Press release

Ingolstadt, 2010-08-11

The four-ring symphony: Sound development at Audi – the car as an orchestra

  • Target implementation of sounds captures the essence of the brand
  • How an Audi sounds depends on the individual model and the customer’s expectations

It’s all in the sound – this is especially true for cars from Audi. So-called “sound design” has become one more important component in vehicle development at Audi. You could call it the acoustic calling card of the brand with the four-ring logo. How an Audi should sound depends on the individual model and the customer's expectations. The latest examples of Audi’s active sound design are the Audi S4, Audi S5, Audi A8 V8 FSI, the new Audi TT TDI and TTRS, and the Audi R8 supercar.

One man who is heavily involved in this development is Dr. Ralf Kunkel, Head of Audi Acoustics. He utters some sounds you wouldn’t expect from an engineer, discussing things like the “car as an orchestra,” “the art of composing and conducting,” “good musicians” or “sour notes,” and the “four-ring symphony.” His basic philosophy: “The sound must meet the expectations of the listener. Sound evokes emotions.”

He uses an example to clarify what he’s talking about: using a photo of a beer glass, he plays the sound of water running from the tap into a glass. Listeners involuntarily furrow their brow: that doesn’t fit! “That’s right, the expectations have simply not been fulfilled here. And it’s just the same with cars.

The sound of a car must meet the expectations the customer has formed, based on its design and model positioning,” Kunkel explains. In other words, cars with sporty S engines like those in the Audi S4, S5 or the Audi TTRS also have to sound sporty and robust – and “sound” fast. In these cars, acoustical restraint would only disappoint the customers. In the A8, on the other hand, you expect a sound that conveys comfort and subtly underscores the car’s effortless elegance.

Expectations are one challenge that a sound developer has to deal with. Each person perceives sounds differently, so the sound designer must work to “objectify” subjective impressions. The goal is to ensure that the Audi sound always provokes a positive response. At the same time, a car’s sound design must comply with any legislation that applies to acoustics.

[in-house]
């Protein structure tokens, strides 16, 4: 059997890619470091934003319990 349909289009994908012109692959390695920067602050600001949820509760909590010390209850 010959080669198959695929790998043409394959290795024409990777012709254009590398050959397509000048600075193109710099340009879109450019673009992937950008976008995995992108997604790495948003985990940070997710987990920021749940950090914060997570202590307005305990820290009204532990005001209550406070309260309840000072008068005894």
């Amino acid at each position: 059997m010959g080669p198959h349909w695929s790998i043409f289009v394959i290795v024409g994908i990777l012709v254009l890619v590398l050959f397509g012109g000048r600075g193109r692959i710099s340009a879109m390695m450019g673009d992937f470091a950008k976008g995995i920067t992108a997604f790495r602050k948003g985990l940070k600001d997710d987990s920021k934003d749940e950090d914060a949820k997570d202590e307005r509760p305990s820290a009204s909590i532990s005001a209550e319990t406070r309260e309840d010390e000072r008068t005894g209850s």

Subjective sound impressions are evaluated according to the criteria of psychoacoustics, which began developing measurement parameters in the 1950s. The evaluation of noises ranges from “stimulating” or “soothing” to “objectionable.” “You can basically say that the occupants of a car tend to perceive higher tones as more unpleasant. Sounds of that kind can get on your nerves and even provoke aggression. And that is, of course, the last thing you want when driving. Bass tones, on the other hand, are more likely to be perceived as pleasant,” says Kunkel. It’s the art of the acoustic engineer to blend the right mixture of sounds.

Kunkel explains that specific sounds must be considered early on in the development phase of a new Audi model’s construction. “It’s a demanding subject in terms of complexity,” he said. “And we in Acoustic Development are involved right from the very first design sketch – that is, in the concept evolution phase.” He adds: “A compromise always has to be found between sound design and other component and vehicle characteristics and taking into account the available space and legal requirements.” It is therefore not possible to implement every single measure that would help achieve the optimum sound design.